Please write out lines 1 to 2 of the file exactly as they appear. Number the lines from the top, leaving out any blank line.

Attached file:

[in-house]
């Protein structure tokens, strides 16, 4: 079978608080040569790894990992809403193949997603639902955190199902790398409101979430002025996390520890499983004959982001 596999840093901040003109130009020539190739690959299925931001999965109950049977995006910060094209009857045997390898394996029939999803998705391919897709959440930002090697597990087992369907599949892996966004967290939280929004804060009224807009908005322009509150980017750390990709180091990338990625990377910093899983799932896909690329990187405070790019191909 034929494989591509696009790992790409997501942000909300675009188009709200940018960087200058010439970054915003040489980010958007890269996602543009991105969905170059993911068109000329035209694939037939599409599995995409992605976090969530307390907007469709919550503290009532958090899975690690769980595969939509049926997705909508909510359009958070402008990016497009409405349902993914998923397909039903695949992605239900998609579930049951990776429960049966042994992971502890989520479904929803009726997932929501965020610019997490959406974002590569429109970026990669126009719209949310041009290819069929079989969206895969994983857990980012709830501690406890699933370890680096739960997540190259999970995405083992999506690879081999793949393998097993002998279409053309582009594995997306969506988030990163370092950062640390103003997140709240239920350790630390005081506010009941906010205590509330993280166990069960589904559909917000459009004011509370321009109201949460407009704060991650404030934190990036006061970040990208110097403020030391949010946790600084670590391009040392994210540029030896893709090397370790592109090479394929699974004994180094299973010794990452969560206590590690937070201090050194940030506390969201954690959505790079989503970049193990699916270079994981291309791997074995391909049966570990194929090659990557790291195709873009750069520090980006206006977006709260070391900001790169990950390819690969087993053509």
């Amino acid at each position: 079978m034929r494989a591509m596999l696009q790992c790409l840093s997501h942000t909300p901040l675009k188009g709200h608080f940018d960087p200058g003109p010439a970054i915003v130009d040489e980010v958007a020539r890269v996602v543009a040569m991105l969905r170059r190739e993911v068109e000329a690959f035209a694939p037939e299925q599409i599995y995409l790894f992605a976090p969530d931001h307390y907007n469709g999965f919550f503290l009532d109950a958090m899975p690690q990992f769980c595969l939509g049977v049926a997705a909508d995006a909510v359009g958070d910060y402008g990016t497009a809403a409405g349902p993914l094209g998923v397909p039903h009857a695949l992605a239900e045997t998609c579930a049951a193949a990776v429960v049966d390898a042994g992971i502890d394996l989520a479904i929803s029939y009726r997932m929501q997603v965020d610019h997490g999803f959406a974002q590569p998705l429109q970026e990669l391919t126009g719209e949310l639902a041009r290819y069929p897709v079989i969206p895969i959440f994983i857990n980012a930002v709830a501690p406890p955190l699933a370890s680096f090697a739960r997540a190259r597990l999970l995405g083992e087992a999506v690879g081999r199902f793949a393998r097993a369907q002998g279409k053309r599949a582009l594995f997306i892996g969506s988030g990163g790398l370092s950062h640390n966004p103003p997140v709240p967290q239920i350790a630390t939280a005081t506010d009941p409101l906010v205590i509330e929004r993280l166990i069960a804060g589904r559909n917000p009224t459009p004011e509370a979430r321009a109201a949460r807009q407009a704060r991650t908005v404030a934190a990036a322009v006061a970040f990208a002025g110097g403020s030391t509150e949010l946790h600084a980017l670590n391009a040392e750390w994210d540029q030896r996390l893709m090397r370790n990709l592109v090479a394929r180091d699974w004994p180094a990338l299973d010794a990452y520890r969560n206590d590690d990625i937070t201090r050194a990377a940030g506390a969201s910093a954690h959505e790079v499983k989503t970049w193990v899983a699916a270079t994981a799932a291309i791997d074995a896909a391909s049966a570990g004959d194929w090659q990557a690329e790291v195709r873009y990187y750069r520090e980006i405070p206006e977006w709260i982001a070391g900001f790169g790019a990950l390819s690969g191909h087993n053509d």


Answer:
[in-house]
């Protein structure tokens, strides 16, 4: 079978608080040569790894990992809403193949997603639902955190199902790398409101979430002025996390520890499983004959982001 596999840093901040003109130009020539190739690959299925931001999965109950049977995006910060094209009857045997390898394996029939999803998705391919897709959440930002090697597990087992369907599949892996966004967290939280929004804060009224807009908005322009509150980017750390990709180091990338990625990377910093899983799932896909690329990187405070790019191909 034929494989591509696009790992790409997501942000909300675009188009709200940018960087200058010439970054915003040489980010958007890269996602543009991105969905170059993911068109000329035209694939037939599409599995995409992605976090969530307390907007469709919550503290009532958090899975690690769980595969939509049926997705909508909510359009958070402008990016497009409405349902993914998923397909039903695949992605239900998609579930049951990776429960049966042994992971502890989520479904929803009726997932929501965020610019997490959406974002590569429109970026990669126009719209949310041009290819069929079989969206895969994983857990980012709830501690406890699933370890680096739960997540190259999970995405083992999506690879081999793949393998097993002998279409053309582009594995997306969506988030990163370092950062640390103003997140709240239920350790630390005081506010009941906010205590509330993280166990069960589904559909917000459009004011509370321009109201949460407009704060991650404030934190990036006061970040990208110097403020030391949010946790600084670590391009040392994210540029030896893709090397370790592109090479394929699974004994180094299973010794990452969560206590590690937070201090050194940030506390969201954690959505790079989503970049193990699916270079994981291309791997074995391909049966570990194929090659990557790291195709873009750069520090980006206006977006709260070391900001790169990950390819690969087993053509």